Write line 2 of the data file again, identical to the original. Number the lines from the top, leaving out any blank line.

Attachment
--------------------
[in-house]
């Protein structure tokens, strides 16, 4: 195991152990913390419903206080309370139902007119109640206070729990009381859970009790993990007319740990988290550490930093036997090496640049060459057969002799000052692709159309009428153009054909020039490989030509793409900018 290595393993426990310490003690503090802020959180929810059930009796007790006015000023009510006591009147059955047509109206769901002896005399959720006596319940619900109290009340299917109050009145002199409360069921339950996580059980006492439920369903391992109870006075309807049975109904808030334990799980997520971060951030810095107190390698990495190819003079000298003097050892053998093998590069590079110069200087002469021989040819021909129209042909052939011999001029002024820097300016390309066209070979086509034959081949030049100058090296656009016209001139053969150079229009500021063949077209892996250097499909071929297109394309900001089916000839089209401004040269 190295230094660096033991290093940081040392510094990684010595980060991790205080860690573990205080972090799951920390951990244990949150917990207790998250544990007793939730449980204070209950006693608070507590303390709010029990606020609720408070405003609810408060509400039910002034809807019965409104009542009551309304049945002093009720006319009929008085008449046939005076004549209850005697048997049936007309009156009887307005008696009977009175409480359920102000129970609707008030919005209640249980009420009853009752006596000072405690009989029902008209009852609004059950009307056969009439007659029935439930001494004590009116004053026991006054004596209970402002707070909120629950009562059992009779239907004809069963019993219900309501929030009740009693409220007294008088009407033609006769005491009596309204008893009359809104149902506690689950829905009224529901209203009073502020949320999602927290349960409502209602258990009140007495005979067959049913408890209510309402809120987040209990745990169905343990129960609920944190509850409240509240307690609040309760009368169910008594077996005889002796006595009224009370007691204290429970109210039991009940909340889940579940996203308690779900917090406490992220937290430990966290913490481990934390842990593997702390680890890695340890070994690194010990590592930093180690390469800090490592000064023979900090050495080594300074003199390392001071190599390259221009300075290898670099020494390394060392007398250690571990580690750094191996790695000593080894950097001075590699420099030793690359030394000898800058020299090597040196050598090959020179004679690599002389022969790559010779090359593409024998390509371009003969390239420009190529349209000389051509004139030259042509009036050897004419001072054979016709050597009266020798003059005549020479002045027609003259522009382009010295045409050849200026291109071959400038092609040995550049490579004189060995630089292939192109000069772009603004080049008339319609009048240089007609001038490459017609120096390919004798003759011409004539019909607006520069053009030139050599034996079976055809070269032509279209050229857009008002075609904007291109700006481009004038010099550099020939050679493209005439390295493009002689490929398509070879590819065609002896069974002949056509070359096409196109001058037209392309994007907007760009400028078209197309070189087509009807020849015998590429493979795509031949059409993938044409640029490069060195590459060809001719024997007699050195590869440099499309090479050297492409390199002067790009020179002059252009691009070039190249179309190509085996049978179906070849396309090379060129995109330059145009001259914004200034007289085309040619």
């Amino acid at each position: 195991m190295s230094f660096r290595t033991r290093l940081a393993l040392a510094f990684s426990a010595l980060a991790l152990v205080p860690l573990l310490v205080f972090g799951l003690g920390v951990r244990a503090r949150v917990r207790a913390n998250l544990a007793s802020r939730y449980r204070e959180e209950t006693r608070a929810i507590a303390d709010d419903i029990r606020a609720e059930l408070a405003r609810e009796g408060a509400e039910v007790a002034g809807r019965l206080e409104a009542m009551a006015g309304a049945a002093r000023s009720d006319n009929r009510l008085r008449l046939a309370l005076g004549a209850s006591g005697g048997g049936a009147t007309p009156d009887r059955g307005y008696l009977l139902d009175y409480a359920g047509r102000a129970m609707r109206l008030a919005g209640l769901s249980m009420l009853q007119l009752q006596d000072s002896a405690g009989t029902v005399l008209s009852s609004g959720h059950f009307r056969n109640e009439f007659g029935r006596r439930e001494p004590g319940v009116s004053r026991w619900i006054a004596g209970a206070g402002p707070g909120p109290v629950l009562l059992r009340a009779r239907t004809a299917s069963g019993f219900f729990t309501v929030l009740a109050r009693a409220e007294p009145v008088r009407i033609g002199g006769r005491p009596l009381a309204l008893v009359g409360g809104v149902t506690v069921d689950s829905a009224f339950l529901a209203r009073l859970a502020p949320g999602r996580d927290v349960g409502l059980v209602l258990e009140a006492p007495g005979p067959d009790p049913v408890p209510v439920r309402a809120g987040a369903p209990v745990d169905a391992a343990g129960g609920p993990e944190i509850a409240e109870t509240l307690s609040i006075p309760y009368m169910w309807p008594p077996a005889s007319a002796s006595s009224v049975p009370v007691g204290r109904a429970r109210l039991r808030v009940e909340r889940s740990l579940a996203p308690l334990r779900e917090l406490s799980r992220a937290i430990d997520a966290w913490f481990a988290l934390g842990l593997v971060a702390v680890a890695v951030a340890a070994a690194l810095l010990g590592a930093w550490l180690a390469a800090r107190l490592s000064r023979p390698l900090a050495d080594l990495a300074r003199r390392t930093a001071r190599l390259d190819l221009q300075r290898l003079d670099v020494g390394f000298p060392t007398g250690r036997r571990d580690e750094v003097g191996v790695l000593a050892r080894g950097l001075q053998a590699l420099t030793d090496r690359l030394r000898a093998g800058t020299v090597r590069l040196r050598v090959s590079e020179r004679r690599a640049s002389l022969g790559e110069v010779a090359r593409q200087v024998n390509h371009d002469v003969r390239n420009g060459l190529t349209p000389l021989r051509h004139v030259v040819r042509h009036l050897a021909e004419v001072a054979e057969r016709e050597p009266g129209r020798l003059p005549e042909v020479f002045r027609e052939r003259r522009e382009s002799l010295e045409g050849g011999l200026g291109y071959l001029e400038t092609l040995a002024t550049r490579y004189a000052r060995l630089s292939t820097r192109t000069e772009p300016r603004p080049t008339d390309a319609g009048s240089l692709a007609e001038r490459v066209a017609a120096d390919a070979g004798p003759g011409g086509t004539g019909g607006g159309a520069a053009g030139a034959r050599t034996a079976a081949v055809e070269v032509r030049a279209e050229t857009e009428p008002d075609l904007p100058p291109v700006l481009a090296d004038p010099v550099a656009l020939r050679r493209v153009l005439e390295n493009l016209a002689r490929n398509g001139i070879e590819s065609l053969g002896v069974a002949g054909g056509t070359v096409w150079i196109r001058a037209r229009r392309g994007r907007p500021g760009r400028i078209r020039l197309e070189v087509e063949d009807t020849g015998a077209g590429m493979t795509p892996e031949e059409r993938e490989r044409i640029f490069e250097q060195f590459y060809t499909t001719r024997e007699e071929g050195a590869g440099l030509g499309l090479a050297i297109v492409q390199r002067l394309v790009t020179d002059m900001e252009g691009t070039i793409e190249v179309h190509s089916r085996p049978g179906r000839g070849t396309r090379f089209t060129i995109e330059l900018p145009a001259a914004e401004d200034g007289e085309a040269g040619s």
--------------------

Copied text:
């Protein structure tokens, strides 16, 4: 195991152990913390419903206080309370139902007119109640206070729990009381859970009790993990007319740990988290550490930093036997090496640049060459057969002799000052692709159309009428153009054909020039490989030509793409900018 290595393993426990310490003690503090802020959180929810059930009796007790006015000023009510006591009147059955047509109206769901002896005399959720006596319940619900109290009340299917109050009145002199409360069921339950996580059980006492439920369903391992109870006075309807049975109904808030334990799980997520971060951030810095107190390698990495190819003079000298003097050892053998093998590069590079110069200087002469021989040819021909129209042909052939011999001029002024820097300016390309066209070979086509034959081949030049100058090296656009016209001139053969150079229009500021063949077209892996250097499909071929297109394309900001089916000839089209401004040269 190295230094660096033991290093940081040392510094990684010595980060991790205080860690573990205080972090799951920390951990244990949150917990207790998250544990007793939730449980204070209950006693608070507590303390709010029990606020609720408070405003609810408060509400039910002034809807019965409104009542009551309304049945002093009720006319009929008085008449046939005076004549209850005697048997049936007309009156009887307005008696009977009175409480359920102000129970609707008030919005209640249980009420009853009752006596000072405690009989029902008209009852609004059950009307056969009439007659029935439930001494004590009116004053026991006054004596209970402002707070909120629950009562059992009779239907004809069963019993219900309501929030009740009693409220007294008088009407033609006769005491009596309204008893009359809104149902506690689950829905009224529901209203009073502020949320999602927290349960409502209602258990009140007495005979067959049913408890209510309402809120987040209990745990169905343990129960609920944190509850409240509240307690609040309760009368169910008594077996005889002796006595009224009370007691204290429970109210039991009940909340889940579940996203308690779900917090406490992220937290430990966290913490481990934390842990593997702390680890890695340890070994690194010990590592930093180690390469800090490592000064023979900090050495080594300074003199390392001071190599390259221009300075290898670099020494390394060392007398250690571990580690750094191996790695000593080894950097001075590699420099030793690359030394000898800058020299090597040196050598090959020179004679690599002389022969790559010779090359593409024998390509371009003969390239420009190529349209000389051509004139030259042509009036050897004419001072054979016709050597009266020798003059005549020479002045027609003259522009382009010295045409050849200026291109071959400038092609040995550049490579004189060995630089292939192109000069772009603004080049008339319609009048240089007609001038490459017609120096390919004798003759011409004539019909607006520069053009030139050599034996079976055809070269032509279209050229857009008002075609904007291109700006481009004038010099550099020939050679493209005439390295493009002689490929398509070879590819065609002896069974002949056509070359096409196109001058037209392309994007907007760009400028078209197309070189087509009807020849015998590429493979795509031949059409993938044409640029490069060195590459060809001719024997007699050195590869440099499309090479050297492409390199002067790009020179002059252009691009070039190249179309190509085996049978179906070849396309090379060129995109330059145009001259914004200034007289085309040619």